Monday, November 7, 2011

Chess: A brain game

Aaron Dean with Learning Through Games hosted a chess tournament at the Library on Saturday, which was extremely inspiring! Children, ranging from Kindergarten to Grade 12, were focused, motivated, and ready to win! Tensions were high, children and parents were going over moves the opponent made, teens were studying strategies; I had no idea chess tournaments were so taxing and exciting.

Though chess is only a game, it helps to develop important skills that can be used in real life. Chess helps to develop logical thinking skills, visual memory skills, discipline, and it improves attention span. In fact, studies show that children involved in chess score higher in both math and reading. The Library is hoping to offer a free chess club on Saturday mornings this winter, so be on the lookout!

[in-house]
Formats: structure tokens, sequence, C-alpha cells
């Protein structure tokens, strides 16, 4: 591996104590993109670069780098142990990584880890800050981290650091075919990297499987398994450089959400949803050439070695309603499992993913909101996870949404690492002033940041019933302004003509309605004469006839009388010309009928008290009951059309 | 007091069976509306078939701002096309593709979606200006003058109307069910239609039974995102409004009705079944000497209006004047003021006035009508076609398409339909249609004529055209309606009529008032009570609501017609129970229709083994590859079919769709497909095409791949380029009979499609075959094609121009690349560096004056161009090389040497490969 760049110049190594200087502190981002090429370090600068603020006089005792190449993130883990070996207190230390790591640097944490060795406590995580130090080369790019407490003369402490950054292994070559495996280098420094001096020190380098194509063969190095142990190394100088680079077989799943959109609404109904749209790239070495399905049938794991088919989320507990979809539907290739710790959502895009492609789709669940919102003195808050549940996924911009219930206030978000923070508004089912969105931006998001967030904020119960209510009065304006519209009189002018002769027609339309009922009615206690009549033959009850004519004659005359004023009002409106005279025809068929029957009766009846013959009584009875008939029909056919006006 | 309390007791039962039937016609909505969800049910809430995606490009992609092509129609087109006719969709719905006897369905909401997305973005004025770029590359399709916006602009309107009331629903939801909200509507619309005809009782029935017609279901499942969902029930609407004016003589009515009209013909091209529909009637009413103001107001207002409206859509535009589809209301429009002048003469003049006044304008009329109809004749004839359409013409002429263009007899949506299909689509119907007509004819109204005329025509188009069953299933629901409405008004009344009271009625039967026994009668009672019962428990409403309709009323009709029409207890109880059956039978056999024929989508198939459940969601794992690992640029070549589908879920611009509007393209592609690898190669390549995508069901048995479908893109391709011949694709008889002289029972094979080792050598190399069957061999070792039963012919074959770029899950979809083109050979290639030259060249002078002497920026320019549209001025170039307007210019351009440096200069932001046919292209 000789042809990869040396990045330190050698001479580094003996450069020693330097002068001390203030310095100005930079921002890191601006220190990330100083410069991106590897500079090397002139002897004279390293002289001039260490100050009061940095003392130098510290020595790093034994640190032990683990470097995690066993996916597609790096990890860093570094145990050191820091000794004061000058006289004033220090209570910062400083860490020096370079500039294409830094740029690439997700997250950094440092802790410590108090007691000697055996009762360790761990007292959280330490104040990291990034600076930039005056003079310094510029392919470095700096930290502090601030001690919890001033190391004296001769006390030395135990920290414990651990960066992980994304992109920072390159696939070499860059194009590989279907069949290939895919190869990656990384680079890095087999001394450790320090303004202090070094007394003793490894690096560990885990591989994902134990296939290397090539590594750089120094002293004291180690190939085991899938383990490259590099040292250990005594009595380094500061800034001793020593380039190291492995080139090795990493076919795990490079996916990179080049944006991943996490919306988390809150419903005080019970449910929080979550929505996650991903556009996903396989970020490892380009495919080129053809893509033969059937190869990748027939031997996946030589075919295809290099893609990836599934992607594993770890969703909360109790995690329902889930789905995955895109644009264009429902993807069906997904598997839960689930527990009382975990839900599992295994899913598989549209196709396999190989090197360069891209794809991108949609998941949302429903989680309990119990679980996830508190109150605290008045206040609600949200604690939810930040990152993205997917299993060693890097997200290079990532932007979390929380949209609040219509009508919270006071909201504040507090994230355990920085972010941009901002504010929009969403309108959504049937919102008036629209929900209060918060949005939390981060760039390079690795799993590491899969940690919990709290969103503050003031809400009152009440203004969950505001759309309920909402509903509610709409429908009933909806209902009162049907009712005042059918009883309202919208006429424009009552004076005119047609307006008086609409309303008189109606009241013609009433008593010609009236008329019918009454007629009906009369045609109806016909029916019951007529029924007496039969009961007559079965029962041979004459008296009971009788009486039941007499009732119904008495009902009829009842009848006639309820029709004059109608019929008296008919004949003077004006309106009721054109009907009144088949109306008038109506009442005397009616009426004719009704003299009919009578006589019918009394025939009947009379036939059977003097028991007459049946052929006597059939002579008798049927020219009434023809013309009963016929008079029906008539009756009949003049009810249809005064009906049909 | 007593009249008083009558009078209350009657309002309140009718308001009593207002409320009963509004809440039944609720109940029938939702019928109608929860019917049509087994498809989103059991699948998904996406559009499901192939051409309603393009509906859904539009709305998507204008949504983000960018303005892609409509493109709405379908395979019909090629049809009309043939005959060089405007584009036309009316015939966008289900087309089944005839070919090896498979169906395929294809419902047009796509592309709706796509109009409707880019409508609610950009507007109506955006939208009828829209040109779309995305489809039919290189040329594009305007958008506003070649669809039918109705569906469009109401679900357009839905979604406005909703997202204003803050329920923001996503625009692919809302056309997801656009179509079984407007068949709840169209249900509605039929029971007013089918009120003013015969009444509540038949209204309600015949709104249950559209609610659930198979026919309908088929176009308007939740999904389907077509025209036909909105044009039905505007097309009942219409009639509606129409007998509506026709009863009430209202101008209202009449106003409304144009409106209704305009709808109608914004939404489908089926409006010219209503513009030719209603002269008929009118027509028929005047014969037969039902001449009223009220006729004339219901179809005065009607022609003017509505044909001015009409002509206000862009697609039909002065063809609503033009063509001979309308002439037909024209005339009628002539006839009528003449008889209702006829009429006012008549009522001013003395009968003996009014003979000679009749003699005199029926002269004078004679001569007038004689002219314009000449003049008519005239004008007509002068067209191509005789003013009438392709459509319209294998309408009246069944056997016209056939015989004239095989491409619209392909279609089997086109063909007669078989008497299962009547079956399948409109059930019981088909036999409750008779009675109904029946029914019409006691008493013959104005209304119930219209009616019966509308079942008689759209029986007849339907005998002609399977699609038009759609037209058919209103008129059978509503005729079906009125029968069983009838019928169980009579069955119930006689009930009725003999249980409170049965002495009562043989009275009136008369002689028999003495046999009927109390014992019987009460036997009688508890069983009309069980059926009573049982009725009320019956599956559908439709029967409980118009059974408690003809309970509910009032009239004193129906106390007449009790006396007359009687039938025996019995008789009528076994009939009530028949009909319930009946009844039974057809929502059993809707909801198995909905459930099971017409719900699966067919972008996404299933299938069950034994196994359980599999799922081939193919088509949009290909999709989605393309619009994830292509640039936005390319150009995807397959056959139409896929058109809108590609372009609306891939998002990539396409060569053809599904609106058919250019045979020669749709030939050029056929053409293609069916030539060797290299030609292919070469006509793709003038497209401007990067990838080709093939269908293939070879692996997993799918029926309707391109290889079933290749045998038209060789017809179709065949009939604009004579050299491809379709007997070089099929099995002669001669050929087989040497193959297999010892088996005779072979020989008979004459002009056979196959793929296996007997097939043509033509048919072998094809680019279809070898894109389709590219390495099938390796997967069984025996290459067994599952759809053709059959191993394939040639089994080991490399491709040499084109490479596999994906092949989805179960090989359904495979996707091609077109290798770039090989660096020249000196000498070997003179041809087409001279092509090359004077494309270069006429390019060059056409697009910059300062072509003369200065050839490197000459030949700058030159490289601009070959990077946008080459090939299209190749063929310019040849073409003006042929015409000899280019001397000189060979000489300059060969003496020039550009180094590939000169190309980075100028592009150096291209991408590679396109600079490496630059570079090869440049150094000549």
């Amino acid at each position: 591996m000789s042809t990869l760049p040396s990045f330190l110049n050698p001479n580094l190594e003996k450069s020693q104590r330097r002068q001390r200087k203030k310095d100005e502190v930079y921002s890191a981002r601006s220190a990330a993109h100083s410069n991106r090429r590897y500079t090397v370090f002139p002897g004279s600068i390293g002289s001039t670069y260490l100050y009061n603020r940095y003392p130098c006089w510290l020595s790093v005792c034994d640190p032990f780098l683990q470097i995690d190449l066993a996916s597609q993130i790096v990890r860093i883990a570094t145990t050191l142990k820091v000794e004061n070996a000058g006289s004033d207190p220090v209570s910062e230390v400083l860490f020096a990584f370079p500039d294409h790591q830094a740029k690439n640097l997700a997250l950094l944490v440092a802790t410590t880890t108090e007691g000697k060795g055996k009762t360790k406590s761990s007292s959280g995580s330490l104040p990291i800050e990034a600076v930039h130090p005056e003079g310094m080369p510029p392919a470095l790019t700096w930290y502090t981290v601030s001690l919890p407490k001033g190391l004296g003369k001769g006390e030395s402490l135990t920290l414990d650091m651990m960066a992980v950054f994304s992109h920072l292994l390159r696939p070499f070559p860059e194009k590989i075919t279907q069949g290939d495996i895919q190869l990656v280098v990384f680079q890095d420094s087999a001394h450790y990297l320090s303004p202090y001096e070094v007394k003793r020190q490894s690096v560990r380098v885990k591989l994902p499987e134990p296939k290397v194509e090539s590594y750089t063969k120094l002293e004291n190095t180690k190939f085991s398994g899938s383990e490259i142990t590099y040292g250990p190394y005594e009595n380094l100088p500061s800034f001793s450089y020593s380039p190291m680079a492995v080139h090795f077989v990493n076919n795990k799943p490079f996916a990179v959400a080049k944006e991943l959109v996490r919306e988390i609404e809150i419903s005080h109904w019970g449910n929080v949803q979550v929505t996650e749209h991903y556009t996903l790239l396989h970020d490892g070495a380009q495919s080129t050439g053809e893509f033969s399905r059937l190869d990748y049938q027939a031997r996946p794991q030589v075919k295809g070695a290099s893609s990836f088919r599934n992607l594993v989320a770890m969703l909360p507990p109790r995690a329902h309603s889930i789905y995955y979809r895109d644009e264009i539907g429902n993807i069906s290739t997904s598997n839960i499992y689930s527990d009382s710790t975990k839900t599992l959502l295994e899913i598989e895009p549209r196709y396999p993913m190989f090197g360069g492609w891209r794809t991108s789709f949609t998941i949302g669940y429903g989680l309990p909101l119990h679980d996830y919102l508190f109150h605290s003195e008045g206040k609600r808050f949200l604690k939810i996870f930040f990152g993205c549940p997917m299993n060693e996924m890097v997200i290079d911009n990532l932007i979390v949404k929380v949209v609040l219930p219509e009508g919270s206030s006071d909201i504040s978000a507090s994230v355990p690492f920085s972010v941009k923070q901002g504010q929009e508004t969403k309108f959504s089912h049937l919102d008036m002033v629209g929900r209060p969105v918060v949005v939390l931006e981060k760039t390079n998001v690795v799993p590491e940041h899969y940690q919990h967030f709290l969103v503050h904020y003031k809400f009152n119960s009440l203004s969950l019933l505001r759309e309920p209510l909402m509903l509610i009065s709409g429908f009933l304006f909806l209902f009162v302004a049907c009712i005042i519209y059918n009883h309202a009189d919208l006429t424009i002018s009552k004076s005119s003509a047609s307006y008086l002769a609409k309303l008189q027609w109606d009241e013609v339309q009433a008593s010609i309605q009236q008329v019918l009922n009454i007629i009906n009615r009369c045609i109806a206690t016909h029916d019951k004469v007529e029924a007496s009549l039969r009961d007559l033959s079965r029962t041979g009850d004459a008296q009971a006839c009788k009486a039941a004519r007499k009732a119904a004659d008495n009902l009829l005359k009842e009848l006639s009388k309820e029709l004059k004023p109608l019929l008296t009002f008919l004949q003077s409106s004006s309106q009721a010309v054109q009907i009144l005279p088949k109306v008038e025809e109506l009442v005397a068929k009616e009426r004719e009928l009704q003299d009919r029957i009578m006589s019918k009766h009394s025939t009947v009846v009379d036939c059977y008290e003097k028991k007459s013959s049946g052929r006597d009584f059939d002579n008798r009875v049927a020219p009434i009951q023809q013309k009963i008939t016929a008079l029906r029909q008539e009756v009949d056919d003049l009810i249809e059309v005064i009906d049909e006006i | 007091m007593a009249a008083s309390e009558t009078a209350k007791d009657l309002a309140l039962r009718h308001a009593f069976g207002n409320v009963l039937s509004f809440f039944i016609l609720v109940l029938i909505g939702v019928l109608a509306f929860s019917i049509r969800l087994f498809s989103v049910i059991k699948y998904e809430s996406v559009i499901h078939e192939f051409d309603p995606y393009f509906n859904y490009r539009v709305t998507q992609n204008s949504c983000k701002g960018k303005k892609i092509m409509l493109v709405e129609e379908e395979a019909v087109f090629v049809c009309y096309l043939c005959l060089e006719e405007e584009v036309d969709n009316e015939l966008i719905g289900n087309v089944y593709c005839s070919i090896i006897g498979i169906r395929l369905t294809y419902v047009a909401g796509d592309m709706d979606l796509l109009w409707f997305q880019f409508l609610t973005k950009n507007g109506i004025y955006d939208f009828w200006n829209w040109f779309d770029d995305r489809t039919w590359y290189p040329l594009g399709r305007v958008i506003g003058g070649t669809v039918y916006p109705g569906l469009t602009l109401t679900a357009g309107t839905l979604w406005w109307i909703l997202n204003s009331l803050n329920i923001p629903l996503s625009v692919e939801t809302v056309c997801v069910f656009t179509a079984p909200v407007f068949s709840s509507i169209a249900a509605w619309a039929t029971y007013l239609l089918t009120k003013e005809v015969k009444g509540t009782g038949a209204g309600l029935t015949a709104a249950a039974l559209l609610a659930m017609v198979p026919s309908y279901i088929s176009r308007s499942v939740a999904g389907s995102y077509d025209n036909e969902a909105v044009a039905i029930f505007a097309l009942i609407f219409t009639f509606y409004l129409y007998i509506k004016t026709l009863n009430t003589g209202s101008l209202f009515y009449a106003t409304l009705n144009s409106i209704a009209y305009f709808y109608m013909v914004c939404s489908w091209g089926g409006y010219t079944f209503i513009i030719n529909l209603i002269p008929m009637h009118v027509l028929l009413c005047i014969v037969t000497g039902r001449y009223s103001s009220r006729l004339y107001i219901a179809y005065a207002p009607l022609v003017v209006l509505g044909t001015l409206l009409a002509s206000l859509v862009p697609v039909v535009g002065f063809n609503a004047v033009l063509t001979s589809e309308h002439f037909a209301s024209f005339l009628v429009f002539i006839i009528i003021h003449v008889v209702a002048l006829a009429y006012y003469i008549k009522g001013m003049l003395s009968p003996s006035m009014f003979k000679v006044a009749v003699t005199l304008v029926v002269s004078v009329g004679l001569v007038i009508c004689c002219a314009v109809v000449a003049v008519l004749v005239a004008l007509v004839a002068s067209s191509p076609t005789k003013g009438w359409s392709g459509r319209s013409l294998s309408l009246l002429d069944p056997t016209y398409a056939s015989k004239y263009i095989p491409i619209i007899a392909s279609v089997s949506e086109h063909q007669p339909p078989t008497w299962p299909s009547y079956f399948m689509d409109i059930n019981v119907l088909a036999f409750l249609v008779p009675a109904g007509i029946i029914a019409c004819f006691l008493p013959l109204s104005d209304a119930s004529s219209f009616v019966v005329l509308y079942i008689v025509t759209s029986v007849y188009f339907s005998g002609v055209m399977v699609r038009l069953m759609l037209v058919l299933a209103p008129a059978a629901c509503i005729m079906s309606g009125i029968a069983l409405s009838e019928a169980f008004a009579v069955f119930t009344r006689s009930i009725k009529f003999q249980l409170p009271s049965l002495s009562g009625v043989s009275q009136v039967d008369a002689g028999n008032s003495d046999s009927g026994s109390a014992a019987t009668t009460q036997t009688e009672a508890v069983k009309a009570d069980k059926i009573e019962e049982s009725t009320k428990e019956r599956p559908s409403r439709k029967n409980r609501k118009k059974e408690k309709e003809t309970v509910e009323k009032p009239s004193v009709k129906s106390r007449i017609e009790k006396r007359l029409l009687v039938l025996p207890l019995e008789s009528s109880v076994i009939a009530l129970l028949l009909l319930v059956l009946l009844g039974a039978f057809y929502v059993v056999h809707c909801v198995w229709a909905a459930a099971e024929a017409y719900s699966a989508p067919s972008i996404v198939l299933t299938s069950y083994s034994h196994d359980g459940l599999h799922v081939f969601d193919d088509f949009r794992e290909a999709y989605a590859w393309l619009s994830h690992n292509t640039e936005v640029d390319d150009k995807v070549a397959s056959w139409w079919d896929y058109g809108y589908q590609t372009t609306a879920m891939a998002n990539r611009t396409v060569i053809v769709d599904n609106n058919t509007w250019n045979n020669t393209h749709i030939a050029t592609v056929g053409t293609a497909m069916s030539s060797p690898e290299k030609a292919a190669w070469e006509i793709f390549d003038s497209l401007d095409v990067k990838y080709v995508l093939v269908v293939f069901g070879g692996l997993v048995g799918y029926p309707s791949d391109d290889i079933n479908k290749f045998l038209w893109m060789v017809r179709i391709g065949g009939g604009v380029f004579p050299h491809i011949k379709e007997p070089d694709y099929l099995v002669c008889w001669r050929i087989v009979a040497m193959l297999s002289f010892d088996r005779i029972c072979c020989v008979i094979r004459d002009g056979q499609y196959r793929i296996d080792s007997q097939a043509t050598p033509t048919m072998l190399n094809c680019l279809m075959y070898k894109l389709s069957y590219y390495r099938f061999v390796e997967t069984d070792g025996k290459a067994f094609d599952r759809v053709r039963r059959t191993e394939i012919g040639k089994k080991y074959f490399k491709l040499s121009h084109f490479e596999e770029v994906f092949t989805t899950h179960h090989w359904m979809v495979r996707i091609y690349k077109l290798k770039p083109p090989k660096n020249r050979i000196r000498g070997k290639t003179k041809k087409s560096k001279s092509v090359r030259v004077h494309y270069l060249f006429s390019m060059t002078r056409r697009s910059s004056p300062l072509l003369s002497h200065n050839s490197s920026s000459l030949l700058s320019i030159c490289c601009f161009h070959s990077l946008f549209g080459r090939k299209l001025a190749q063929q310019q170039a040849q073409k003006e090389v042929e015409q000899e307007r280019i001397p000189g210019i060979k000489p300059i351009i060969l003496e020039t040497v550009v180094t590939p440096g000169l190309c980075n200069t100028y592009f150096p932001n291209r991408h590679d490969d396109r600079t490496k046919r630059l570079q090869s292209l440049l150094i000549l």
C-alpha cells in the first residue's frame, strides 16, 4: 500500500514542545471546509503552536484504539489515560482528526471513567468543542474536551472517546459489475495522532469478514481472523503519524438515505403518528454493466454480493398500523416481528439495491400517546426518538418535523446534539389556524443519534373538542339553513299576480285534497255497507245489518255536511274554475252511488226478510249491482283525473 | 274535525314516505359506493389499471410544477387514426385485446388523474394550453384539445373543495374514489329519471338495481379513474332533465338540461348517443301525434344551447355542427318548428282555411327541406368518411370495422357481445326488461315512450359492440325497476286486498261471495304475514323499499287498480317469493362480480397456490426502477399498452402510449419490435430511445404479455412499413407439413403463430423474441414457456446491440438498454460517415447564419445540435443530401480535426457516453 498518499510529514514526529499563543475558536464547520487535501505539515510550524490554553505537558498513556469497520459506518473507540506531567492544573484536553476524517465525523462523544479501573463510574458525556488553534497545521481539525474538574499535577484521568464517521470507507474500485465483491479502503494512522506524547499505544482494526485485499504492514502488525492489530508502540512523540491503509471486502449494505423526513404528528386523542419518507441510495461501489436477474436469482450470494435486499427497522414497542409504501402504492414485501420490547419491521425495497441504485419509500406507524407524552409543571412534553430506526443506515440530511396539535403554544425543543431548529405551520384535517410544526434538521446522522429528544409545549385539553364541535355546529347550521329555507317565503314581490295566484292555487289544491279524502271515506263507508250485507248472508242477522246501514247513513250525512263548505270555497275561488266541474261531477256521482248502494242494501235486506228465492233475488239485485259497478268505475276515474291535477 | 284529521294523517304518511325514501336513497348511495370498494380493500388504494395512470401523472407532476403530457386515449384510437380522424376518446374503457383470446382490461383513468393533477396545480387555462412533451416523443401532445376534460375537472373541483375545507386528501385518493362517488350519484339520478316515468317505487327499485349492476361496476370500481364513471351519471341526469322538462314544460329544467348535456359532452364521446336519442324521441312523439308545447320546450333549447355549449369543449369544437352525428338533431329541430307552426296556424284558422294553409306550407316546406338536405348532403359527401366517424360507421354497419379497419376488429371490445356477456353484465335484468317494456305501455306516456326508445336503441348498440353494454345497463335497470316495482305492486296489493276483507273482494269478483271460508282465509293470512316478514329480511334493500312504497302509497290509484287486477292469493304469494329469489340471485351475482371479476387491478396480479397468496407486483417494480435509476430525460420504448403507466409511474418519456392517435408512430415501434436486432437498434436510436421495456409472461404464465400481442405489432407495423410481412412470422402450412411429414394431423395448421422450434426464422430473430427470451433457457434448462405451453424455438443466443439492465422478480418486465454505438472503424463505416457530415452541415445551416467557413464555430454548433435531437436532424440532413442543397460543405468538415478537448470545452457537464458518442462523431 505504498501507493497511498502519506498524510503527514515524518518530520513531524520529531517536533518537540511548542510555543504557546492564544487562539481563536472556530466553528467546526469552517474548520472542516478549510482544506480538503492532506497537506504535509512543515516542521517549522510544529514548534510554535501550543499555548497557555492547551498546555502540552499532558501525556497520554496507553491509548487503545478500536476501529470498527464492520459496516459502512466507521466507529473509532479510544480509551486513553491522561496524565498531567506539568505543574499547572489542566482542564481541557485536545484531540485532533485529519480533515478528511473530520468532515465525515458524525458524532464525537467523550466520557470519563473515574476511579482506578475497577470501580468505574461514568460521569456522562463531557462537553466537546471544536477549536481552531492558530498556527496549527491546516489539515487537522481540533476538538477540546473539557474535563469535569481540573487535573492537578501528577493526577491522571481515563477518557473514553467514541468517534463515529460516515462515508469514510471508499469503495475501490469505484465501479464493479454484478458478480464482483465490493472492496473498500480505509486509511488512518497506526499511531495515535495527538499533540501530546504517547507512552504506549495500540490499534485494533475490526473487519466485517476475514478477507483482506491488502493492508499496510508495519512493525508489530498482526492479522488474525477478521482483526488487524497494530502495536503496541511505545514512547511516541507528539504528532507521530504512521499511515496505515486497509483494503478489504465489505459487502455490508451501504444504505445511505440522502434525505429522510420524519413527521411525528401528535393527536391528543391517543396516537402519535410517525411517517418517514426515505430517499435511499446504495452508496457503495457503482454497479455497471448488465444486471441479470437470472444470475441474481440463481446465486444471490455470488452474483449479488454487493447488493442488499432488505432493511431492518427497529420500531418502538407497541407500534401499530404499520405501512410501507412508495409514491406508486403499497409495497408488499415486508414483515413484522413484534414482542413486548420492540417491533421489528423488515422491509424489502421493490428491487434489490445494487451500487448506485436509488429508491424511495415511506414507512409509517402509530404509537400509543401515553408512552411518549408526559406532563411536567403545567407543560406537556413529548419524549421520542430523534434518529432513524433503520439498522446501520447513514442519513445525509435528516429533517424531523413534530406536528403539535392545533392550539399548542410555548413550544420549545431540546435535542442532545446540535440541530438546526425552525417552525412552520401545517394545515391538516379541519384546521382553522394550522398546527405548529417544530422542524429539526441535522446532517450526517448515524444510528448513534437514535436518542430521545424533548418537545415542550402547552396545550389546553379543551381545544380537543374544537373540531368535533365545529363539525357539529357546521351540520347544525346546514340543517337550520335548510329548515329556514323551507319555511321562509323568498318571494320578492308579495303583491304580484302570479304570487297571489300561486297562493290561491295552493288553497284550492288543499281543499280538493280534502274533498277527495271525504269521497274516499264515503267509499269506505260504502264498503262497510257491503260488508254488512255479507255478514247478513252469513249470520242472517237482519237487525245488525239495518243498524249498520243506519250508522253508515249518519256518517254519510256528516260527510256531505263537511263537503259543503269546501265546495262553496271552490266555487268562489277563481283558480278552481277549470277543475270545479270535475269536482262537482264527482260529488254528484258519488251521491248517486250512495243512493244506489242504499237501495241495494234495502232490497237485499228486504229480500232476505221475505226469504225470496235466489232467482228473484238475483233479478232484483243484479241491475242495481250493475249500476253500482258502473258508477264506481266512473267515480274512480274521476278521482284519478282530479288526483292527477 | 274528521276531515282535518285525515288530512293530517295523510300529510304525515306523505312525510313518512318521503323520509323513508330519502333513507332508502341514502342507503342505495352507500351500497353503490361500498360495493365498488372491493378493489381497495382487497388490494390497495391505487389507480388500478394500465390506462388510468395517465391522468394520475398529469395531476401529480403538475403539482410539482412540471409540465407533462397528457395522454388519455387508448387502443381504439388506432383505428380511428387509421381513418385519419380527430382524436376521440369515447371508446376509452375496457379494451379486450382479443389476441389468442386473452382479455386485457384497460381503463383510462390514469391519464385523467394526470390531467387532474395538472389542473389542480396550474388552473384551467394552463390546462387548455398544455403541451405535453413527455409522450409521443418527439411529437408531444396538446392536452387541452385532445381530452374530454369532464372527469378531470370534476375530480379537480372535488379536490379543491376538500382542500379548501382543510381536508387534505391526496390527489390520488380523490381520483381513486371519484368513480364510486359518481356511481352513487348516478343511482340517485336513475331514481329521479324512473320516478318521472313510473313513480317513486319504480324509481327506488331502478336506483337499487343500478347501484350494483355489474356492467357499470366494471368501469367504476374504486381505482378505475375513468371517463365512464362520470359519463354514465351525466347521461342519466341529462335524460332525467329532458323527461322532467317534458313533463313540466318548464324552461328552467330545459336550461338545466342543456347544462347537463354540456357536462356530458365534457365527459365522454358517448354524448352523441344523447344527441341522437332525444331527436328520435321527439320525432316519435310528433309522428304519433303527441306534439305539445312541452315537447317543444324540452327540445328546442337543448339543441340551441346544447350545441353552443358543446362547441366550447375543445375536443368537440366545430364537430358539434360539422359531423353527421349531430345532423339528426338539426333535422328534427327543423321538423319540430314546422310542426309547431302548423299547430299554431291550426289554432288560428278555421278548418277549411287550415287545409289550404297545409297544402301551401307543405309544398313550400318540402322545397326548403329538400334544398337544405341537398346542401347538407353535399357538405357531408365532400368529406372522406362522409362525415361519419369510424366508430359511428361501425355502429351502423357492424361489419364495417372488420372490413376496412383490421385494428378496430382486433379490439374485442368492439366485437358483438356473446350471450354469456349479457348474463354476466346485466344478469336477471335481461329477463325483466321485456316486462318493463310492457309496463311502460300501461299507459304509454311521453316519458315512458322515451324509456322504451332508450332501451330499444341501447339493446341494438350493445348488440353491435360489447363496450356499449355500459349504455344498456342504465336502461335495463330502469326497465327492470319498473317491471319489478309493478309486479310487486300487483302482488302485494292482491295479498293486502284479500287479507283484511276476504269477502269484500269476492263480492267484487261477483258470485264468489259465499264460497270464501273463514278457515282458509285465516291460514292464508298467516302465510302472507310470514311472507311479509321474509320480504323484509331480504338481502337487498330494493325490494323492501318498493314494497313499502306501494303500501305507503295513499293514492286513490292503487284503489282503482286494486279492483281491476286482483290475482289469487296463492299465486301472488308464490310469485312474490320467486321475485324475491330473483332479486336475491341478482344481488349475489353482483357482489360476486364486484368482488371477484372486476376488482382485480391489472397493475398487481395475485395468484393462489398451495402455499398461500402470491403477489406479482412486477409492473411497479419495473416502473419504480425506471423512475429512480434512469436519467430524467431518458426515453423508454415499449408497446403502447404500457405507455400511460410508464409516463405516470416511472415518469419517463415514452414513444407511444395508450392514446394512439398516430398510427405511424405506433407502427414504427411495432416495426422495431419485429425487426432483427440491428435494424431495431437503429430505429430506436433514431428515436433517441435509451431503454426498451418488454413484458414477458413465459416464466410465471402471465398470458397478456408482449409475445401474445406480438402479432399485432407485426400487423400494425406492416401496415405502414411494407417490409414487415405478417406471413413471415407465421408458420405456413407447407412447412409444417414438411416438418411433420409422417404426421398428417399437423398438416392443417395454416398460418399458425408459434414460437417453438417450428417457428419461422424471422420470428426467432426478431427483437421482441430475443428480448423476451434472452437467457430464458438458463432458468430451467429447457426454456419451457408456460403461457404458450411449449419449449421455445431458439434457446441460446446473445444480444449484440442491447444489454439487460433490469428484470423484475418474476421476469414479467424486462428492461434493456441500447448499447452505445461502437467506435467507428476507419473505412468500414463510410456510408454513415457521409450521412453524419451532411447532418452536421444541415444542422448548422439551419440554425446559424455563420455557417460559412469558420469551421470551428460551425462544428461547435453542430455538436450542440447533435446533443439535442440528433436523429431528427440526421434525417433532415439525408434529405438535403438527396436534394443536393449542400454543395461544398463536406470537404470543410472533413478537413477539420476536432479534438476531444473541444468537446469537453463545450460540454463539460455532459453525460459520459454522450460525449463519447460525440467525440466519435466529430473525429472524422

Though there were about 65 kids in the tournament this weekend, only a handful were girls. We will want to increase the boy to girl ratio because ches
s is a great game for all ages and genders.

I think a chess set will be the perfect gift for a six year old. Now I just have to learn how to teach chess!

A couple of ideas I found online that I will definitely use are …
1. Don’t worry if the child hasn’t memorized everything yet. Start a game and at each turn show the possible moves and let the child decide where to move.
2. Switch sides in the middle of the game because it is frustrating if you never win.

Do you have any strategies on teaching beginners chess? If so, please share!

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